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Syrian Internet Cutoff Along With Mobile Communications

Syrian Internet Cutoff Along With Mobile Communications

by Brandy Cross

Syria’s Internet and telecommunications were cut at around noon on Thursday, throwing the already war ridden nation into an almost total media blackout. But while the government has been accused of  causing the Syrian internet cutoff to stave off communication between the rebels, they are also affected by the blackout. Experts are still saying that while Syria is still offline, there is still no known cause for the blackout.

Syrian Internet Blackout, Syrian Internet Cutoff

A graph of bandwidth usage showing the Syrian Internet cutoff

Syria in the Midst of an Internal War

It’s no secret that Syria is in the middle of an internal war. Rebels fighting for more freedom have been the cause of multiple deaths of both Syrian and foreign soldiers. Car bombings in the past few days alone have killed more than thirty people, and hundreds of thousands of Syrians have been displaced from their homes due to the war, to face the cold of winter without adequate shelter. Currently the Syrian rebels are being backed by European, British, and now American governments, and Obama has even opened talks of sending in U.S. support for the insurgents. A few days ago, the insurrectionists seized the Damascus airport, causing Egypt to ban all flights to the popular tourist destination until some of the conflict dies down. Then, at about noon on Thursday the 29th, internet and media connection completely dropped, bandwidth and user login data dropping to zero almost instantly.

Syrian Internet Cutoff

Syrian internet is effectively cut off completely, as is most phone connection. Currently only users with their own satellites can connect to the internet or make calls, but experts still don’t know why Syrian internet was cutoff. The Syrian government blames terrorists, and likely the Syrian Rebels.  “The terrorists targeted the internet lines, resulting in some regions being cut off,” Syria’s minister of Information said on TV.

Others are blaming the government, with President Bashar Assad at the top of the list of likely culprits. Syrian internet has been cut off in local areas to fight rebel communication in the past, and some are saying that this total media blackout could be in response to the mass support being given to the Syrian rebels. Bashar Assad may be thinking he stands a better hope of winning the war without other countries knowing what is going on, or interfering. Syria has also experienced blackouts in the past, each lasting for about an hour in June and August.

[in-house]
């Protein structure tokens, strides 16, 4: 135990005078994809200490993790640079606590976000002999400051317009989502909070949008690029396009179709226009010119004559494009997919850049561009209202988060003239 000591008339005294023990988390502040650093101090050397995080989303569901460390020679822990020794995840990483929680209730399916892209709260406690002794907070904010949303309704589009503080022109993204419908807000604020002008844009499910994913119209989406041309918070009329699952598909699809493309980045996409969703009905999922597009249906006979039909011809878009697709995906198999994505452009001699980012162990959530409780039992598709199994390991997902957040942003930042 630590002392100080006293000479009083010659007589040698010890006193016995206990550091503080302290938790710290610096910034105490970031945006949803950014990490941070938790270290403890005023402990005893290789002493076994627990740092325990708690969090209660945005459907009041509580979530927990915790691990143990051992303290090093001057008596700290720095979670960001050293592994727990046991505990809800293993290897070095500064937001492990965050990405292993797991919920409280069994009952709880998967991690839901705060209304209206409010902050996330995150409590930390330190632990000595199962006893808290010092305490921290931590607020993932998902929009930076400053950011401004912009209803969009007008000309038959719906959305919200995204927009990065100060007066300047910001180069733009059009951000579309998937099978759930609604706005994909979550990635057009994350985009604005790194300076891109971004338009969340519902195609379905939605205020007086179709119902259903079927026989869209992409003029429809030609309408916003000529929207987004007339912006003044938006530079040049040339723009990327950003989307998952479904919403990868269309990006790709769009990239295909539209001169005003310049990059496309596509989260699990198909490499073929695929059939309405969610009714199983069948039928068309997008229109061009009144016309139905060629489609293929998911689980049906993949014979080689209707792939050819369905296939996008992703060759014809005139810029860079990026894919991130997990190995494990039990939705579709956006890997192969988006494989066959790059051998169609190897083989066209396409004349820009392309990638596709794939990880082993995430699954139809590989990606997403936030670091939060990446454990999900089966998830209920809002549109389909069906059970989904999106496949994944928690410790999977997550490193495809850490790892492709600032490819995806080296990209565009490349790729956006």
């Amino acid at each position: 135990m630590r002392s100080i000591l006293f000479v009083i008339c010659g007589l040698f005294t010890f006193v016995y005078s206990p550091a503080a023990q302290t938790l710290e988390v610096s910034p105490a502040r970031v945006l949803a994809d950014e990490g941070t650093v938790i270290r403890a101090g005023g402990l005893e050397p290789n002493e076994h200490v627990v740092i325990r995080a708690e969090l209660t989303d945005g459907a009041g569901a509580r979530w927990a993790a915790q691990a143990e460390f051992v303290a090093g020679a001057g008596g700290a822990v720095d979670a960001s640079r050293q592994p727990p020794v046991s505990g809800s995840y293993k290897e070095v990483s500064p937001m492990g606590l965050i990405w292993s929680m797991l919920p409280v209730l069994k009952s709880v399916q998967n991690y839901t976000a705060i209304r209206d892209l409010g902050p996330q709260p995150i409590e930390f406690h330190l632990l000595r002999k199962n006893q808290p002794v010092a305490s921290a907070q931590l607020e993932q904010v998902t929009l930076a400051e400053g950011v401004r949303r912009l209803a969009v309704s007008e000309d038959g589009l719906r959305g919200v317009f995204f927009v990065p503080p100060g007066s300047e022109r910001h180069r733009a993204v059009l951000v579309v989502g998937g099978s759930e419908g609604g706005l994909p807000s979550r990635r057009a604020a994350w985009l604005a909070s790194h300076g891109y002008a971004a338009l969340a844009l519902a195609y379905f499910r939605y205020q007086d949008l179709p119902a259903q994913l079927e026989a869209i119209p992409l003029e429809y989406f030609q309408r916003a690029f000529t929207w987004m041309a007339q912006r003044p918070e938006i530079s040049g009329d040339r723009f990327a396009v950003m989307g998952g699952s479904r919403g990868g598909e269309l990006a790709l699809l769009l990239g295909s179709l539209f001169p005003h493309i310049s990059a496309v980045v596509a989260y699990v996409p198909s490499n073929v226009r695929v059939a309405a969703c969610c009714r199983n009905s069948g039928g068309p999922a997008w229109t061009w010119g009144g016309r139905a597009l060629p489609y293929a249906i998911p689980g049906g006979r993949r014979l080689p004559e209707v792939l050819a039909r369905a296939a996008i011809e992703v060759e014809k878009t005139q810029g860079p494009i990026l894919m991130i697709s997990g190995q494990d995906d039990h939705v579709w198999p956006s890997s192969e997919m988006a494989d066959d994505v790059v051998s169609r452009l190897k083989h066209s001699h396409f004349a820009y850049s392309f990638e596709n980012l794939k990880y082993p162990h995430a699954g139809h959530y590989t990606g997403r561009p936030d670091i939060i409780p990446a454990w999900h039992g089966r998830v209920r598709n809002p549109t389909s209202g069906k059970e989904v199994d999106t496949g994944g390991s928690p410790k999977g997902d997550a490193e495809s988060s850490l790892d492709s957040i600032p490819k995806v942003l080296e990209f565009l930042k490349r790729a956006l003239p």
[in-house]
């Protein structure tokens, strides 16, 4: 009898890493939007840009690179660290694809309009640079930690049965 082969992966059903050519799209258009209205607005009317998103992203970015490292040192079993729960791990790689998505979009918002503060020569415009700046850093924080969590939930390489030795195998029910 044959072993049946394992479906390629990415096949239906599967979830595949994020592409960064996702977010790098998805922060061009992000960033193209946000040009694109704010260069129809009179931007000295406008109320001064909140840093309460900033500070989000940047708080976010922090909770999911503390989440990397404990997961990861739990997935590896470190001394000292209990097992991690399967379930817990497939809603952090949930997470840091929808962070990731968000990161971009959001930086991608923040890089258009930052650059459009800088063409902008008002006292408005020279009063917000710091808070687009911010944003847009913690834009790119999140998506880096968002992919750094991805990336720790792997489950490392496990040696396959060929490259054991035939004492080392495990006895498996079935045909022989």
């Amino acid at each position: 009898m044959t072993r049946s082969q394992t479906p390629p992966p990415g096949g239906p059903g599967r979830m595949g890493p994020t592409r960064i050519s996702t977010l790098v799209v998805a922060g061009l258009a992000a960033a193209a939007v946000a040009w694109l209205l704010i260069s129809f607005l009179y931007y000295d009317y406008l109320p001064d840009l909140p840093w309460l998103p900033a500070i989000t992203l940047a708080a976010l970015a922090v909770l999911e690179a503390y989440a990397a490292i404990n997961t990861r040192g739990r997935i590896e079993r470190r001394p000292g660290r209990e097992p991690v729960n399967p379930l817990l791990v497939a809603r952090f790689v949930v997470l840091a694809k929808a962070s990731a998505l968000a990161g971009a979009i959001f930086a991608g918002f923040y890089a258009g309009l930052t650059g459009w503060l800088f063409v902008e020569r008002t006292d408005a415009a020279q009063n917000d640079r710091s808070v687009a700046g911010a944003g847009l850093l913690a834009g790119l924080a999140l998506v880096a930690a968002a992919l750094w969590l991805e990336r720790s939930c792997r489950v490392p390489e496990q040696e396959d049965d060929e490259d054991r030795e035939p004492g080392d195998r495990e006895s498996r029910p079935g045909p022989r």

And internet cutoffs or media blackouts are nothing new in the world of tactics. Both Egypt and Libya cut off internet to rebels during uprisings there, and Palestine Gaza war heavily surrounded the people’s right to media, even heavily involving hactivist group ‘Anonymous’.

Effects of the Blackout

With the internet and media coverage off, both the Syrian rebels and the government can do almost anything they like. With poor communications methods, it could be hours before anyone else even hears about an attack. The blackout has caused the Damascus airport to completely vanish from the map as radar and tracking devices go offline. Since the blackout, the Syrian rebels have supposedly moved towards the Damascus airport road, engaging in fierce fighting with forces loyal to the President. Reports also indicate that President Assad has ordered concentrated airstrikes along the outskirts of Damascus and Aleppo, potentially the original reason for the Syrian internet cutoff. When Israel launched airstrikes against Gaza, they were hit with a barrage of more than 40 million cyber-attacks in an effort by Anonymous to stop the carnage, and have internet returned to the city. With a total country blackout, Syria simply won’t have any cyber security issues. Sryian government officials have also leaked word that a major ‘cleansing’ is underway, an attempt to cut the suburbs that house rebels off from the city center now fully underway.

The Syrian internet cutoff is the worst Syrian media blackout in more than 20 months. While there is very little communication, and no way to tell who is responsible for the blackout, it is clear that changes will be made when the country comes back online.

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About Brandy

Brandy Cross is a full time writer and SEO. As one of those lucky people who loves her job, she's always writing, but does make time for 'stuff' too. She reads and games too much, doesn't have much of a social life, and tends to over think things. Visit her on Google +